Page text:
Burton's Gentleman's Magazine and American Monthly Review, Bind 1

Forsideomslag
William Evans Burton, Edgar Allan Poe
C. Alexander, 1837

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Side 92 - The friends thou hast, and their adoption tried, Grapple them to thy soul with hoops of steel, But do not dull thy palm with entertainment Of each new-hatch'd, unfledged comrade.
Side 266 - I will take from them the voice of mirth, and the voice of gladness, the voice of the bridegroom, and the voice of the bride, the sound of the millstones, and the light of the candle.
Side 131 - Flora and the country green, Dance, and Provencal song, and sunburnt mirth! O for a beaker full of the warm South, Full of the true, the blushful Hippocrene, With beaded bubbles winking at the brim, And purple-stained mouth; That I might drink, and leave the world unseen, And with thee fade away into the forest dim...
Side 262 - Tis almost morning; I would have thee gone: And yet no further than a wanton's bird; Who lets it hop a little from her hand, Like a poor prisoner in his twisted gyves, And with a silk thread plucks it back again, So loving-jealous of his liberty.
Side 410 - Twas in the calm and silent night ; The senator of haughty Rome, Impatient, urged his chariot's flight, From lordly revel rolling home ; Triumphal arches, gleaming, swell His breast with thoughts of boundless sway : What recked the Roman what befell A paltry province far away In the solemn midnight, Centuries ago?
Side 328 - And what is friendship but a name, A charm that lulls to sleep ; A shade that follows wealth or fame, But leaves the wretch to weep...
Side 400 - Require the borrow'd gloss of art? Speak not of fate: ah! change the theme, And talk of odours, talk of wine, Talk of the flowers that round us bloom: Tis all a cloud, 'tis all a dream; To love and joy thy thoughts confine, Nor hope to pierce the sacred gloom.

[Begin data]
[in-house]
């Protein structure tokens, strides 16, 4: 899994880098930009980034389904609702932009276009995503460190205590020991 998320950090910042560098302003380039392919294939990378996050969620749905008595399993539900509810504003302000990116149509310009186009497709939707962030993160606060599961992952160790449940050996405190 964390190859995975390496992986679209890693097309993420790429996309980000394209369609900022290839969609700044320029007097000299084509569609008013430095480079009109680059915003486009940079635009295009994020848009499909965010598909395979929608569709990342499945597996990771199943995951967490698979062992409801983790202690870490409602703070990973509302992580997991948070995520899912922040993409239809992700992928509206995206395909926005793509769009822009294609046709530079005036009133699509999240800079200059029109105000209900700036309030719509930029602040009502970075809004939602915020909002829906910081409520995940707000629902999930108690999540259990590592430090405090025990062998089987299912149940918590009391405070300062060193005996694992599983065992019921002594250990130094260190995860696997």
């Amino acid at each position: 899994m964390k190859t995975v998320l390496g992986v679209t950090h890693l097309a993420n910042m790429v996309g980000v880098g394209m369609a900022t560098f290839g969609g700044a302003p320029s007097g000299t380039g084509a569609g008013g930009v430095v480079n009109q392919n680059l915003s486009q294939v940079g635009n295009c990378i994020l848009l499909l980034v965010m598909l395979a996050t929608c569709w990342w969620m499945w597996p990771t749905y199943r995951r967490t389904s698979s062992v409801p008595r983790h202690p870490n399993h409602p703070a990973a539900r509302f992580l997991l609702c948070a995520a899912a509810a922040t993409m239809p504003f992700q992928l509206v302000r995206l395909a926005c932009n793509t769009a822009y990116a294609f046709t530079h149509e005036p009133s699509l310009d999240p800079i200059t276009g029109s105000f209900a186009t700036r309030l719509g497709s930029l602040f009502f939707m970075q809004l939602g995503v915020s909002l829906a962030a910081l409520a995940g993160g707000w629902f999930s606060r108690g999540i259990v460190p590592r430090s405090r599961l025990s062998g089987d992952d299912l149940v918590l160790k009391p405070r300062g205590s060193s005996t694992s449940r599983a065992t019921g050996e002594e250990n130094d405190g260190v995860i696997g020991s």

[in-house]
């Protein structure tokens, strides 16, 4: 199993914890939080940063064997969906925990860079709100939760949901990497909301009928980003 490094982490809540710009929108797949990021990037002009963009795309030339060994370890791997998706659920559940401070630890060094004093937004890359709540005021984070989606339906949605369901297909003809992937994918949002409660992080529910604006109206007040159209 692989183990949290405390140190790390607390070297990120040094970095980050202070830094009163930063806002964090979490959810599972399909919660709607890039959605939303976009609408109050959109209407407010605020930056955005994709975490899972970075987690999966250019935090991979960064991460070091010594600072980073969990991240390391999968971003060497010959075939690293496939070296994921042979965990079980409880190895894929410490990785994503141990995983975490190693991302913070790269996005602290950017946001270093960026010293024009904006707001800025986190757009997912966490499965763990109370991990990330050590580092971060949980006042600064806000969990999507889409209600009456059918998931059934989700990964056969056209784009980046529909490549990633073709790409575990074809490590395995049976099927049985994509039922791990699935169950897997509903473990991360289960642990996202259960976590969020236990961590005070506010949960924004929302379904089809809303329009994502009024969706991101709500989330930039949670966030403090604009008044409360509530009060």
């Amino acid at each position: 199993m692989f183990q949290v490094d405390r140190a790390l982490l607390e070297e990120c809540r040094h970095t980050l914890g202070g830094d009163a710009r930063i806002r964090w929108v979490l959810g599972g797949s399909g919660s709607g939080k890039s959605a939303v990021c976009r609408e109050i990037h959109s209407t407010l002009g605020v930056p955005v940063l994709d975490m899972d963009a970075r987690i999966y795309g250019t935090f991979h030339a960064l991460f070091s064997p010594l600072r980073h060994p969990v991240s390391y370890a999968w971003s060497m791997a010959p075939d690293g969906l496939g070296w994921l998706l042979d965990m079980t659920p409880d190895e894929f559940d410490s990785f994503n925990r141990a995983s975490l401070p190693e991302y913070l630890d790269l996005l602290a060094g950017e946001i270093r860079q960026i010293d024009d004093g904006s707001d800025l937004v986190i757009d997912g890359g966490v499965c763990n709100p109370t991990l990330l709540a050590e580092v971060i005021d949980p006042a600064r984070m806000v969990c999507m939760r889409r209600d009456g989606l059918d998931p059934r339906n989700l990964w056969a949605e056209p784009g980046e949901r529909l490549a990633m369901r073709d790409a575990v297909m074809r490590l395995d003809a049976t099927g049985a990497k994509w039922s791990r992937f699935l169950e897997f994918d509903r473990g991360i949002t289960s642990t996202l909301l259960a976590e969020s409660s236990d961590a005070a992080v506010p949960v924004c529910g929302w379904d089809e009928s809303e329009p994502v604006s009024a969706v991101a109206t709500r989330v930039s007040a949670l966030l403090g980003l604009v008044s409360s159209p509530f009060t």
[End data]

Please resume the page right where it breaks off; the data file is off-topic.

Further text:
Side 409 - How keen the stars! his only thought; The air how calm and cold and thin, •In the solemn midnight Centuries ago ! O strange indifference! — low and high Drowsed over common joys and cares: The earth was still — but knew not why; The world was listening — unawares. How calm a moment may precede One that shall thrill the world for ever! To that still moment none would heed, Man's doom was linked, no more to sever, In the solemn midnight Centuries ago.
Side 400 - That rosy cheek, that lily hand, Would give thy poet more delight Than all Bocara's vaunted gold, Than all the gems of Samarcand. Boy, let yon liquid ruby flow, And bid thy pensive heart be glad, Whate'er the frowning zealots say : Tell them, their Eden cannot show A stream so clear as Rocnabad, A bower so sweet as Mosellay.
Side 400 - Tartars seize their destined prey. In vain with love our bosoms glow : Can all our tears, can all our sighs, New lustre to those charms impart ? Can cheeks, where living roses blow, Where nature spreads her richest dyes...

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